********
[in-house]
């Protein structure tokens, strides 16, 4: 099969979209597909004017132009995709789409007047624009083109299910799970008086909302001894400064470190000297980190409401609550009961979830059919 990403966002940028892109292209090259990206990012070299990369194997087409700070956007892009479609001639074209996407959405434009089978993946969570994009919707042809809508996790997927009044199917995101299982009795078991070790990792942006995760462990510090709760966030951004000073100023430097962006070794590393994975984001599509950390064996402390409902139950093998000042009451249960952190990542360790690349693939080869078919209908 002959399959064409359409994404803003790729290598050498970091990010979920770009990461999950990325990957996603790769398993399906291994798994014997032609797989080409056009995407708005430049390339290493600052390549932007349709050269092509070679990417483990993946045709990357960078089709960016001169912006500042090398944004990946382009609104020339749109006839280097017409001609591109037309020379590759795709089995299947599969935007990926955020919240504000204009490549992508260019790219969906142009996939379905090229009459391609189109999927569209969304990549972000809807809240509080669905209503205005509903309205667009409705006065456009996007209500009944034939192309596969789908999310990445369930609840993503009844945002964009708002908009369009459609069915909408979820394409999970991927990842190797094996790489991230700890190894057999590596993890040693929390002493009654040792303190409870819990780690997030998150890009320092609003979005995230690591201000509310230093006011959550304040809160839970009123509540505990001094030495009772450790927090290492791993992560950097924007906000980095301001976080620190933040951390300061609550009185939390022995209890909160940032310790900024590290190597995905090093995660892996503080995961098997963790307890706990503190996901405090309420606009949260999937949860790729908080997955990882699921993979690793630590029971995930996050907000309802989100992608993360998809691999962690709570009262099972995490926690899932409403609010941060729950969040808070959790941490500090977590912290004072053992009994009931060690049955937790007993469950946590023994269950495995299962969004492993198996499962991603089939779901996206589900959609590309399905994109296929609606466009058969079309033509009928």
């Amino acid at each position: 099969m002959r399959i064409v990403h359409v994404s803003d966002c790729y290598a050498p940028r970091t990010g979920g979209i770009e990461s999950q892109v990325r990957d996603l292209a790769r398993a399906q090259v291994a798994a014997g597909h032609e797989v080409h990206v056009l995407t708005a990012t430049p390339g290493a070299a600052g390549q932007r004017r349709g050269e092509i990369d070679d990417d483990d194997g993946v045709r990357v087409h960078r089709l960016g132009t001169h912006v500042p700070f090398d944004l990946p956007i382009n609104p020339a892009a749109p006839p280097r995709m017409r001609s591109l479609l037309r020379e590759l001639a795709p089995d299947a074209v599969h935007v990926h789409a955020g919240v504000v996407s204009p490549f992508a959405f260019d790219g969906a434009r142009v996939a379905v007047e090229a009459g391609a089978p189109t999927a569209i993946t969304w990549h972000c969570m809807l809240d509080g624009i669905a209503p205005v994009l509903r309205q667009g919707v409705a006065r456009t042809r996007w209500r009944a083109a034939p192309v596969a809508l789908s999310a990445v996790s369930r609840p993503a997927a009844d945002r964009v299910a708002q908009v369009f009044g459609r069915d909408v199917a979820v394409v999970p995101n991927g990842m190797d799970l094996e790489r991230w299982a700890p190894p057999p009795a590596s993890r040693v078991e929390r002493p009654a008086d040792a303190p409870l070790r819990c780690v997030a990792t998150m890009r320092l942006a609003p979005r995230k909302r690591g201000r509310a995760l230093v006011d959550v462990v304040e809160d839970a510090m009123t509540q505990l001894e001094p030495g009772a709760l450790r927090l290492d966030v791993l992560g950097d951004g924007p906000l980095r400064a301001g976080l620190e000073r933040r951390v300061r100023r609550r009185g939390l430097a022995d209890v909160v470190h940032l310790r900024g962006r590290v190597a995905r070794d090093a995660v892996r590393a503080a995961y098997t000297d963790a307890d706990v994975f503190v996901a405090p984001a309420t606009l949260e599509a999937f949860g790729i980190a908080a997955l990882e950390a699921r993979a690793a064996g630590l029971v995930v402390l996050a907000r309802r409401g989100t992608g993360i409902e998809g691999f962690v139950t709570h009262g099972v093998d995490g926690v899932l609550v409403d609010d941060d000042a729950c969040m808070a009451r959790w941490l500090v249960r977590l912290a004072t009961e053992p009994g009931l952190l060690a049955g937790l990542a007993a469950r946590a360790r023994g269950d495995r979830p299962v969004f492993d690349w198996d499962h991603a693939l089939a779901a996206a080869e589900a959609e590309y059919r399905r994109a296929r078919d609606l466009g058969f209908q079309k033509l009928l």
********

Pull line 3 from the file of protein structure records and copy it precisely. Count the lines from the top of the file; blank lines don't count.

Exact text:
């Amino acid at each position: 099969m002959r399959i064409v990403h359409v994404s803003d966002c790729y290598a050498p940028r970091t990010g979920g979209i770009e990461s999950q892109v990325r990957d996603l292209a790769r398993a399906q090259v291994a798994a014997g597909h032609e797989v080409h990206v056009l995407t708005a990012t430049p390339g290493a070299a600052g390549q932007r004017r349709g050269e092509i990369d070679d990417d483990d194997g993946v045709r990357v087409h960078r089709l960016g132009t001169h912006v500042p700070f090398d944004l990946p956007i382009n609104p020339a892009a749109p006839p280097r995709m017409r001609s591109l479609l037309r020379e590759l001639a795709p089995d299947a074209v599969h935007v990926h789409a955020g919240v504000v996407s204009p490549f992508a959405f260019d790219g969906a434009r142009v996939a379905v007047e090229a009459g391609a089978p189109t999927a569209i993946t969304w990549h972000c969570m809807l809240d509080g624009i669905a209503p205005v994009l509903r309205q667009g919707v409705a006065r456009t042809r996007w209500r009944a083109a034939p192309v596969a809508l789908s999310a990445v996790s369930r609840p993503a997927a009844d945002r964009v299910a708002q908009v369009f009044g459609r069915d909408v199917a979820v394409v999970p995101n991927g990842m190797d799970l094996e790489r991230w299982a700890p190894p057999p009795a590596s993890r040693v078991e929390r002493p009654a008086d040792a303190p409870l070790r819990c780690v997030a990792t998150m890009r320092l942006a609003p979005r995230k909302r690591g201000r509310a995760l230093v006011d959550v462990v304040e809160d839970a510090m009123t509540q505990l001894e001094p030495g009772a709760l450790r927090l290492d966030v791993l992560g950097d951004g924007p906000l980095r400064a301001g976080l620190e000073r933040r951390v300061r100023r609550r009185g939390l430097a022995d209890v909160v470190h940032l310790r900024g962006r590290v190597a995905r070794d090093a995660v892996r590393a503080a995961y098997t000297d963790a307890d706990v994975f503190v996901a405090p984001a309420t606009l949260e599509a999937f949860g790729i980190a908080a997955l990882e950390a699921r993979a690793a064996g630590l029971v995930v402390l996050a907000r309802r409401g989100t992608g993360i409902e998809g691999f962690v139950t709570h009262g099972v093998d995490g926690v899932l609550v409403d609010d941060d000042a729950c969040m808070a009451r959790w941490l500090v249960r977590l912290a004072t009961e053992p009994g009931l952190l060690a049955g937790l990542a007993a469950r946590a360790r023994g269950d495995r979830p299962v969004f492993d690349w198996d499962h991603a693939l089939a779901a996206a080869e589900a959609e590309y059919r399905r994109a296929r078919d609606l466009g058969f209908q079309k033509l009928l």